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whole world, and our duty is to help our great Father the Sun.’ Jung was very struck by this. He later wrote in his own notes: ‘My old pueblo friend thought that the raison d’être of his pueblo had been to help the sun cross the sky. I envied him the fullness of meaning in that belief’ (Jung, 1989, The Wisdom of the Dream Part II, PBS video, retrieved from www.googlevideo.com). From a contemporary Western perspective, many writers have been tempted to compare shamanism and shamanic trance to forms of mental illness such as psychosis or schizophrenia. Krippner (2002) describes the view of the American psychiatrist Julian Silverman who thought that shamanism is an acute form of schizophrenia because the two conditions have in common ‘grossly non-reality oriented ideation, abnormal perceptual experiences, profound emotional upheavals, and bizarre mannerisms’ (p.965). However, the significant difference between shamanism and mental illness is surely the shaman’s ability to integrate and make sense of his experience. From a Western, rationalist perspective, the coexistence of a material world with a spiritual world already presents problems. However, from a monistic point of view, it may be possible to integrate these seemingly contradictory fields of experience. It would certainly be rash to conclude that everyone who does not view the world exclusively through the rationalist paradigm is mentally ill. As Ripinsky-Naxon (1993) states, ‘The world of such a mentally dysfunctional individual is disintegrated. On the other hand, just the opposite may be said about a shaman. First, his worldview is characterized by intrinsic unity, with all the components fitted and integrated, yielding a cohesive world structure’ (p.104). In conclusion, I have looked at shamanism through three definitions which have all focused on the information which the shaman gleans, and the altered state through which he gleans it. I have also considered Ripinsky-Naxon’s broader understanding of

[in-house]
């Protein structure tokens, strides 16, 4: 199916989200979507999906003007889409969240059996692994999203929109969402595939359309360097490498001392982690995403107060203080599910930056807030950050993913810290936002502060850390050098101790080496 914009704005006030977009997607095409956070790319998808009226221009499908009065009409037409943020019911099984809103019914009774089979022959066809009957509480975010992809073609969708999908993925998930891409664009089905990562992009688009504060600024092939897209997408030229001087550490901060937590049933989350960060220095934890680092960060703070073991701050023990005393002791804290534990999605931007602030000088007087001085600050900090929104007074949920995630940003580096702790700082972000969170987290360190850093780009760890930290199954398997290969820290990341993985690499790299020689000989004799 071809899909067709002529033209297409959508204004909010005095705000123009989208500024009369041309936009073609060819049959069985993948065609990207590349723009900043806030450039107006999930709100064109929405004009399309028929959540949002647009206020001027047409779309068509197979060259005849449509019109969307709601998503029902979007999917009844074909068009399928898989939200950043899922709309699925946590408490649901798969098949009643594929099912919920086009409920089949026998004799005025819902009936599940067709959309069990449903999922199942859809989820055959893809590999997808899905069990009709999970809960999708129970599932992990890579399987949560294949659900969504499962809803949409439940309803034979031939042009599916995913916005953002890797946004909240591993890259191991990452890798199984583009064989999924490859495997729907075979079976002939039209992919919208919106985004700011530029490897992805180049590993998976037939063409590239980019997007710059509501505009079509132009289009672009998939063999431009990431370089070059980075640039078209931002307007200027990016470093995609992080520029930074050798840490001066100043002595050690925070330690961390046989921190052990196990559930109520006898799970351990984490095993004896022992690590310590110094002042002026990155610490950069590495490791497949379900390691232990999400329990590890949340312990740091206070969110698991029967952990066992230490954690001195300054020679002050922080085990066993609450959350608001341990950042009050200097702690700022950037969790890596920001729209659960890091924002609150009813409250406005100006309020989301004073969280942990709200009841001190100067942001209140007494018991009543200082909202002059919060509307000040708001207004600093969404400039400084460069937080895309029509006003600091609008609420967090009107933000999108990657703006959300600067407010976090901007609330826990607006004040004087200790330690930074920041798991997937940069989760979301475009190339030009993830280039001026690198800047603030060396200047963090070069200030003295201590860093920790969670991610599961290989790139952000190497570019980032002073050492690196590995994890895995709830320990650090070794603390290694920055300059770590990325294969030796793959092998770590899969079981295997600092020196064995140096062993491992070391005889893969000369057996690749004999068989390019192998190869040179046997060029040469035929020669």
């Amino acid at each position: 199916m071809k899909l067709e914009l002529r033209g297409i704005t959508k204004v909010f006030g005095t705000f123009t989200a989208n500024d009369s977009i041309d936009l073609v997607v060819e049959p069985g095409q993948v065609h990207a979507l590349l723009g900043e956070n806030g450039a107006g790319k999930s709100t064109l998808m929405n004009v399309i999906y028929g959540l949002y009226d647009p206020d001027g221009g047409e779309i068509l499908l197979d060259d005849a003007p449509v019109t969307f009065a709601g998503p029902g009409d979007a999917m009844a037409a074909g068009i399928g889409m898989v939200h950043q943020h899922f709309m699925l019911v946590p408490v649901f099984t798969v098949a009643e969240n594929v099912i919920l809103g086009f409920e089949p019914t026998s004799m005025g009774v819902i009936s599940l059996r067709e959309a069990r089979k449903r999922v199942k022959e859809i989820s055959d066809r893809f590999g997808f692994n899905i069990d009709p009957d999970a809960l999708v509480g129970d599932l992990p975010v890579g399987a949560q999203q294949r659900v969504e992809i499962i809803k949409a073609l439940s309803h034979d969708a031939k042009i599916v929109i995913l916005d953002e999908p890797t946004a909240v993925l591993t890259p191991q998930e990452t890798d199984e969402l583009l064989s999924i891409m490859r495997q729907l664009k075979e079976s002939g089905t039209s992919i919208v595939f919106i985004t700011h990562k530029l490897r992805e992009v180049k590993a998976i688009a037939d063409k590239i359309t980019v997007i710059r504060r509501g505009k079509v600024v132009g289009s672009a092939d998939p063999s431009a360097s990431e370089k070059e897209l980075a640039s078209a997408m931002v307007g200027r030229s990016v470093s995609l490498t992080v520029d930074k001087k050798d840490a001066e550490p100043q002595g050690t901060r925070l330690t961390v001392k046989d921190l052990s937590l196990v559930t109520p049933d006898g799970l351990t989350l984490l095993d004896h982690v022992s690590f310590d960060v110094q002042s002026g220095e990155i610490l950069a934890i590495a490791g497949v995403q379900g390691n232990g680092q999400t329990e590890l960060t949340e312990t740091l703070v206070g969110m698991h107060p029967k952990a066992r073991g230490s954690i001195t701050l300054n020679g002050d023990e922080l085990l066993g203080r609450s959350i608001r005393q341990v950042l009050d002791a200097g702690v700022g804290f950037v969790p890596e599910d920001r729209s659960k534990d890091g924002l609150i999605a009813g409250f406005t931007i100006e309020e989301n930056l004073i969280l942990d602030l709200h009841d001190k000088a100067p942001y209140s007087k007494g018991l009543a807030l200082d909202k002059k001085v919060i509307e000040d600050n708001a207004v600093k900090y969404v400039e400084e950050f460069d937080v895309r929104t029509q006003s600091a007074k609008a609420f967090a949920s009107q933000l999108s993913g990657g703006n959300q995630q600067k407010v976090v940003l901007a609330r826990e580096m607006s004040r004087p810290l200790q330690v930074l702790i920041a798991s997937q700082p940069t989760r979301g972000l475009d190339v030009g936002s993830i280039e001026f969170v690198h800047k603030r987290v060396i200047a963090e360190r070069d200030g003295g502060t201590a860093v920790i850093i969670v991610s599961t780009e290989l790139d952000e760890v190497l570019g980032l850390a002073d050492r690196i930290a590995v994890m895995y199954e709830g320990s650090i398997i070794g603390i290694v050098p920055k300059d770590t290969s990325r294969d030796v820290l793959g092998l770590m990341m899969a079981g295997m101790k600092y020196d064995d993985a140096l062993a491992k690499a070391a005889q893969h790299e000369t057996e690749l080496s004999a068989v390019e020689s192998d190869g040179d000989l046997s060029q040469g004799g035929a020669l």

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shamanism. Going back to human pre-history, Ripinsky-Naxon is interested in the meaning making aspect of shamanism. So many aspects of human behavior fall under RipinskyNaxon’s definition that, at times, I have wondered whether it is perhaps too broad. Does his conceptualization help us to carve out a particular field, or is it the case that too much falls within its remit? But that is not necessarily a criticism; it may be that shamanism simply does not permit an elegant, clear-cut definition. From my own point of view, I think that the concept of shamanism may function like a mirror. Upon investigating the vast field of shamanism, every society and every individual will end up concentrating upon those aspects which seem most relevant to them. Making sense of experience, integrating the material world with the spiritual, and finding meaning in life are primary concerns of mine. That is why I like Ripinsky-Naxon’s definition. However, that may say more about me than it does about shamanism.

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References Jung, C. (1989) The Wisdom of the Dream Part II, PBS video, retrieved from www.googlevideo.com Krippner, S. (2002). Conflicting perspectives on shamans and shamanism: Points and counterpoints. American Psychologist, 57(11), 962-977. Krippner, S., & Combs, A. (2002). Review essay: The neurophenomenology of shamanism. ReVision, 24(3), 46-49. Ripinsky-Naxon, M. (1993). The nature of shamanism: Substance and function of a religious metaphor. Albany: State University of New York Press. Scott, G. G. (2002). The complete idiot's guide to shamanism. Indianapolis, IN: Alpha Books.

 

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Defining Shamanism  

A comparison of four different definitions of shamanism.